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Razorback1980 Razorback1980 is offline
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Location: Houston, Texas
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Sorry to hear about that Steve. I always keep a spare DME relay in the glove box as I hate being stranded on the road. I am also considering putting in an emergency circuit to bypass the DME relay for situations like this. It would be very simple to do and like I burns my buns when I'm left at the side of the road.

Getting under the car may help some, but it's really going to be hard to tell for sure. Sound travels through metal very well and it pretty much has to be something that touches all those pieces. I'm not sure how to tell which one it is for sure other than trial and error. Anybody else have a clue how to properly diagnose something like this? The input shaft on the transmission is what connects to the driveline in the torque tube in the back and of course it spins any time the drive line spins. That's why it's going to be hard to tell which one it is. Try putting a stethescope on the torque tube and see where it's the loudest. If it's in the front toward the engine, then it's probably torque tube bearings...if it's in the rear, it could be either of the two. The only way I can think of to tell is to pull the torque tube and spin it on the bench and see if the noise is there or not. If not, then try spinning the transmission shaft and see what that yields. None of this sounds like too much fun. You have me thinking that while I have my motor out, I should just go ahead and replace my bearings. Seems like the logical time.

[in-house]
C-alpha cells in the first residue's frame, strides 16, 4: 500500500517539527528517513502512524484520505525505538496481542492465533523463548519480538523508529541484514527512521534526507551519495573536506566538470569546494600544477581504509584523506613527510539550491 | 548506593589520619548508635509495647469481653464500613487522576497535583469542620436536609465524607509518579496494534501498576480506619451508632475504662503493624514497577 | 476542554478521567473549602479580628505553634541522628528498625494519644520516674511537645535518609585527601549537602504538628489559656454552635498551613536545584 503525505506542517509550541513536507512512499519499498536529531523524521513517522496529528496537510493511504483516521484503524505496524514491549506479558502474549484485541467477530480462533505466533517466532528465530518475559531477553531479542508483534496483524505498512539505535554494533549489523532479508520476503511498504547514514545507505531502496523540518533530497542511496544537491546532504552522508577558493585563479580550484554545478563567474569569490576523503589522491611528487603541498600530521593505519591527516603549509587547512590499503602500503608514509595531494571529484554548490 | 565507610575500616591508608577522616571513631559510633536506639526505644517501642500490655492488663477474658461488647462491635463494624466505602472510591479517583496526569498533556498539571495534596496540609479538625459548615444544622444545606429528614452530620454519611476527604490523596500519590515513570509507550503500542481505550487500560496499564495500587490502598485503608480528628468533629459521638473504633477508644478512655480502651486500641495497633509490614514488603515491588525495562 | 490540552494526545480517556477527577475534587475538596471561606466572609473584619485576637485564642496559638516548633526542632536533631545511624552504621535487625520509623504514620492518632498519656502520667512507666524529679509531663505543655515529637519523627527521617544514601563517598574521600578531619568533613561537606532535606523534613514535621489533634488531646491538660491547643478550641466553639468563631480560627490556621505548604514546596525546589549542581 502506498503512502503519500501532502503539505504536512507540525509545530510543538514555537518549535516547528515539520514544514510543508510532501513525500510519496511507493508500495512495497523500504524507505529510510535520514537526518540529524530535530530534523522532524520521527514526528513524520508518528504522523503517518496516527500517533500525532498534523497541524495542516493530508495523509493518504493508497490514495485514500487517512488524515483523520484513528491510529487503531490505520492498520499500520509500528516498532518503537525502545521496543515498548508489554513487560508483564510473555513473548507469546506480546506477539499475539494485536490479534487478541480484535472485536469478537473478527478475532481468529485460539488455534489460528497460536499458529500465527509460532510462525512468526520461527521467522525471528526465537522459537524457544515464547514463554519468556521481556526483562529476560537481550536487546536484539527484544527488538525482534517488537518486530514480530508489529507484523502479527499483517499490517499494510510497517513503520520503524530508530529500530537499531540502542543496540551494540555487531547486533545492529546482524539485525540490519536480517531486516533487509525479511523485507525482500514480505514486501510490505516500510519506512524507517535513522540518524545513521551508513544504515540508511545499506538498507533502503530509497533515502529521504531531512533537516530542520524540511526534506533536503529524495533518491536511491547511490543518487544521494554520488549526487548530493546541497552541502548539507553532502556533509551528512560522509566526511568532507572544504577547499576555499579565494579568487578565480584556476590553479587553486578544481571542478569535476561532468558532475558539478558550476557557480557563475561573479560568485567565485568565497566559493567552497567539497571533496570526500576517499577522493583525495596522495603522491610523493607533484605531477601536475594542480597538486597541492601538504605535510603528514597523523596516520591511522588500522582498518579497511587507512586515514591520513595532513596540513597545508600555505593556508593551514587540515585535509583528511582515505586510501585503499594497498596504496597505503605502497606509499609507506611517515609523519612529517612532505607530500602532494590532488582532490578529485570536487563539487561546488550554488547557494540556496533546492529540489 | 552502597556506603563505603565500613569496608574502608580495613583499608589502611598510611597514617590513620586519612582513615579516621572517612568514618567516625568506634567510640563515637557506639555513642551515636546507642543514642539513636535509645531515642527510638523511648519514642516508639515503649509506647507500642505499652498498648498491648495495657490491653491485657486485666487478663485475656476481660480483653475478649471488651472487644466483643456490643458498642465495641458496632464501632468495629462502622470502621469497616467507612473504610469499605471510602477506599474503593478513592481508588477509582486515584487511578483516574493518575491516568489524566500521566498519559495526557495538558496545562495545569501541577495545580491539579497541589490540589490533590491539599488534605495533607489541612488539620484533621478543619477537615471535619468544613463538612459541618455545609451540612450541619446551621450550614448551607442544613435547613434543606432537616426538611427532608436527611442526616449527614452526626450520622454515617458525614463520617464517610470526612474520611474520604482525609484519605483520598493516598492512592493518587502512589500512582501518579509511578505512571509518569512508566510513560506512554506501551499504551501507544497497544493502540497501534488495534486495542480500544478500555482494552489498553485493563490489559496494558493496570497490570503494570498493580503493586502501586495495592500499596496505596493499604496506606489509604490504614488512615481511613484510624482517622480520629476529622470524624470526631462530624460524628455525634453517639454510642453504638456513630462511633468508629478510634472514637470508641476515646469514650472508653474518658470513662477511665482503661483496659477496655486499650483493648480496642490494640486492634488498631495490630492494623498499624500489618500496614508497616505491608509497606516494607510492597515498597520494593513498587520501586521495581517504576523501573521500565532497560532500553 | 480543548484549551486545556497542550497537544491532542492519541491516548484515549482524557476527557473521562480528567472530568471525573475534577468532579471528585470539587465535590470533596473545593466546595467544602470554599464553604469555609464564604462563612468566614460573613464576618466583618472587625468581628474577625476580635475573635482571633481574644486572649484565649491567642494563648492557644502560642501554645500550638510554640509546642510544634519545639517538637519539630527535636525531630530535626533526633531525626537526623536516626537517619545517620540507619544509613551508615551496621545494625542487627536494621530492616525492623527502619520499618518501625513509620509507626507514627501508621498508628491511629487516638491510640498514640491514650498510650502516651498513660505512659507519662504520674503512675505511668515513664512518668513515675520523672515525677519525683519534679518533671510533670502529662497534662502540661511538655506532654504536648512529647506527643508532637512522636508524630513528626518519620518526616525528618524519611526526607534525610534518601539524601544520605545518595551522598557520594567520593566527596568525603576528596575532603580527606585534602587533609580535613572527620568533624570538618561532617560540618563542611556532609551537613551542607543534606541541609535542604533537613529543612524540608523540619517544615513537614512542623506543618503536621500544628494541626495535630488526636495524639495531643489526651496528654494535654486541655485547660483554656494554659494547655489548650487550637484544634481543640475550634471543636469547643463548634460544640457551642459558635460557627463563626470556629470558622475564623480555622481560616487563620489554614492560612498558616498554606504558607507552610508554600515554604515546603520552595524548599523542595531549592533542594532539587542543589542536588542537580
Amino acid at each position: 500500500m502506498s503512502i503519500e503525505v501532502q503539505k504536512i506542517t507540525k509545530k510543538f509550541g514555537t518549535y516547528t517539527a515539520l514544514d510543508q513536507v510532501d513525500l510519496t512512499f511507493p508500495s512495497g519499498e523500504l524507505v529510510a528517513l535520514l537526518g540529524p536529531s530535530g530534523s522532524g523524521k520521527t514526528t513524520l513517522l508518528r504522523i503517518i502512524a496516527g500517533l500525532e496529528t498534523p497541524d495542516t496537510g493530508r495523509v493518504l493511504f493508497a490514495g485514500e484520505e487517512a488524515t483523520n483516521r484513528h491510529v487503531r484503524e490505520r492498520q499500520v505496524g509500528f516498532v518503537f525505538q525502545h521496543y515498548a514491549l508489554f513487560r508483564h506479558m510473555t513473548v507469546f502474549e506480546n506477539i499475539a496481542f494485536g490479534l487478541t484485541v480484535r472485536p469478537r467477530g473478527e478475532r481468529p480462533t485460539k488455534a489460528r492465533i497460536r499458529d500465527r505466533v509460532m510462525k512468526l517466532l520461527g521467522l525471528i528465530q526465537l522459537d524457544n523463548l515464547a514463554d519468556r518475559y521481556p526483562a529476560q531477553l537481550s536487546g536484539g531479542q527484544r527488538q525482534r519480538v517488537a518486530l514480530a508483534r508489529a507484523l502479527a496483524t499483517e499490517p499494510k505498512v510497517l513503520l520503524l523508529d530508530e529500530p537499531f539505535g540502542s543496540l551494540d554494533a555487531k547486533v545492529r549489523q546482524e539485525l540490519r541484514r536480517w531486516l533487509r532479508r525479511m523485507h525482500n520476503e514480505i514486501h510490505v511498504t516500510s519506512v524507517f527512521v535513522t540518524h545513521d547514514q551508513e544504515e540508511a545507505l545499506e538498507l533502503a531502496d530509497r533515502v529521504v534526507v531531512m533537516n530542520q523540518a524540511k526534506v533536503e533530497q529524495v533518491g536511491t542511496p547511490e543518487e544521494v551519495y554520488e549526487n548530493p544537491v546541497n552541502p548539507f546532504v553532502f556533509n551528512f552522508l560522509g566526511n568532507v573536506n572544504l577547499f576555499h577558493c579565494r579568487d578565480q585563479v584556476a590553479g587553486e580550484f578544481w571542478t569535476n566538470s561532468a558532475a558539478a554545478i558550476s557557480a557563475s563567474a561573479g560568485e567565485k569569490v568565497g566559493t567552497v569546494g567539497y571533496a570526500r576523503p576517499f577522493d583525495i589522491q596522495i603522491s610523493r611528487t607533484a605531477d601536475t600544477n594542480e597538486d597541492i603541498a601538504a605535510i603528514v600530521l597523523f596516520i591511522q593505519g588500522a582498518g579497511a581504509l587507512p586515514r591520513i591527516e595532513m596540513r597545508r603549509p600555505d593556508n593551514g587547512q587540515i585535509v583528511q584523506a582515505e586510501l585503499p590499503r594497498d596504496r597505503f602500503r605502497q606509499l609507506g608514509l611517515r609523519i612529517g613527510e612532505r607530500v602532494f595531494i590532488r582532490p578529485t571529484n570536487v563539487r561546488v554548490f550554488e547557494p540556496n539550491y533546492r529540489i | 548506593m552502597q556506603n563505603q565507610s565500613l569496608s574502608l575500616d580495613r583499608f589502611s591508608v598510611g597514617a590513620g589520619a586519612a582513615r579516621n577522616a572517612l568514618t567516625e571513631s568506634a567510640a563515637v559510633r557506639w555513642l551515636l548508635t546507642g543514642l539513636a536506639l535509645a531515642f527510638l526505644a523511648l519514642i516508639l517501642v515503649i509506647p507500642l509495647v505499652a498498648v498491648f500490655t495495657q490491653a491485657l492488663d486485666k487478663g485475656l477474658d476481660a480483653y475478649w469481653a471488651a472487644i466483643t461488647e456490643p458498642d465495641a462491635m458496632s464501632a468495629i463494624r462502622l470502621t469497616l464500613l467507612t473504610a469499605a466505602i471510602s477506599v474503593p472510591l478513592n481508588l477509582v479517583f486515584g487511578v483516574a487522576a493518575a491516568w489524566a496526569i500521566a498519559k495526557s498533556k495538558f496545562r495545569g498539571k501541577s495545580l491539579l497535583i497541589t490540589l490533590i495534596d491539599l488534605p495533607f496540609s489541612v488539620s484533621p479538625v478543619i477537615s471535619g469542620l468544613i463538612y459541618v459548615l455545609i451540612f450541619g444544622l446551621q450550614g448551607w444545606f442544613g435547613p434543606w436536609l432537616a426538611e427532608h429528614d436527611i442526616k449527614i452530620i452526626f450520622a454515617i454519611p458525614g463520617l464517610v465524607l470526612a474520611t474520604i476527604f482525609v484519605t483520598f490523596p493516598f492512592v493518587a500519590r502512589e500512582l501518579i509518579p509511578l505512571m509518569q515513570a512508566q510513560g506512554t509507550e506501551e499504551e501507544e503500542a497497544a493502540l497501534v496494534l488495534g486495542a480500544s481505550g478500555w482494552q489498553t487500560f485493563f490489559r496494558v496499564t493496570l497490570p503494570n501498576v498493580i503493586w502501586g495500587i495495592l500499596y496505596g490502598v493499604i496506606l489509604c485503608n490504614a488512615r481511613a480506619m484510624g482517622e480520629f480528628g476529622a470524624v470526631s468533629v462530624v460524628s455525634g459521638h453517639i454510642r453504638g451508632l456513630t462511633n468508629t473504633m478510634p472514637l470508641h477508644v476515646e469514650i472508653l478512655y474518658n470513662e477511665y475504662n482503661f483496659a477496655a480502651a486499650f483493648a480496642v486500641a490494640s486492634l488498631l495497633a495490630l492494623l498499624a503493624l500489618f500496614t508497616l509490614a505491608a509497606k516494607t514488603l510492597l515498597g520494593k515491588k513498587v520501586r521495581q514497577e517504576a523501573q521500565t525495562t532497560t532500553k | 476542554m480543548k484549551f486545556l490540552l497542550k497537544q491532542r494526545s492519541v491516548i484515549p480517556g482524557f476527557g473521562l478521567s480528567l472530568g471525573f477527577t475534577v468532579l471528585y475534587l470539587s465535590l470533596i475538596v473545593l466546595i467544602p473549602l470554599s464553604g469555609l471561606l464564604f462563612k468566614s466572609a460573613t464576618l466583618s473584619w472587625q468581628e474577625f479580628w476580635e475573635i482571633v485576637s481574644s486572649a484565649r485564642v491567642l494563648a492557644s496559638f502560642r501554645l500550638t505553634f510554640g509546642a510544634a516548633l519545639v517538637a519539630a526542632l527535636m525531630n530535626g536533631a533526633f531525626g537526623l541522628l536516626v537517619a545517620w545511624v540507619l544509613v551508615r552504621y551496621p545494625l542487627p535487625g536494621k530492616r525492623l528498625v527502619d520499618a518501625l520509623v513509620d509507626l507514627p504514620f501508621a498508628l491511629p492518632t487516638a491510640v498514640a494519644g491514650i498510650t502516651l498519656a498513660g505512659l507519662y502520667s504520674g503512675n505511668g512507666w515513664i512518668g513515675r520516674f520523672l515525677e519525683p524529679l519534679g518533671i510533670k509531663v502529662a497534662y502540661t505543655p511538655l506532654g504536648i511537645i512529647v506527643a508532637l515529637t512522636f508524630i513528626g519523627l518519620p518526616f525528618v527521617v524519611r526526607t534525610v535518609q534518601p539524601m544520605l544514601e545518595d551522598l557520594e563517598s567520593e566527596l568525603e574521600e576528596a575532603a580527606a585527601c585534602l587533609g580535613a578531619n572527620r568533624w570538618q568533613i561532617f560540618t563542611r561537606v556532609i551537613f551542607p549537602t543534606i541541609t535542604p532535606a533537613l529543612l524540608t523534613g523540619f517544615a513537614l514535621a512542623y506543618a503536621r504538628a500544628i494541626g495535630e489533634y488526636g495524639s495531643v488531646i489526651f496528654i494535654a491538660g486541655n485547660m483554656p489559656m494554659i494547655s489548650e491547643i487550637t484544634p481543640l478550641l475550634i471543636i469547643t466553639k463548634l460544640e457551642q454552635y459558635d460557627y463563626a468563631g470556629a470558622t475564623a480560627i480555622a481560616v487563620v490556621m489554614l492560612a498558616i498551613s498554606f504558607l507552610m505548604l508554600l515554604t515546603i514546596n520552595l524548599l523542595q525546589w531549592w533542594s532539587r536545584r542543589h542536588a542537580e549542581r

1990 944S2 Cabriolet
2002 Chevy Silverado 2500HD
2003 Maroon Ford F350 dually
Old 12-10-2006, 10:06 PM
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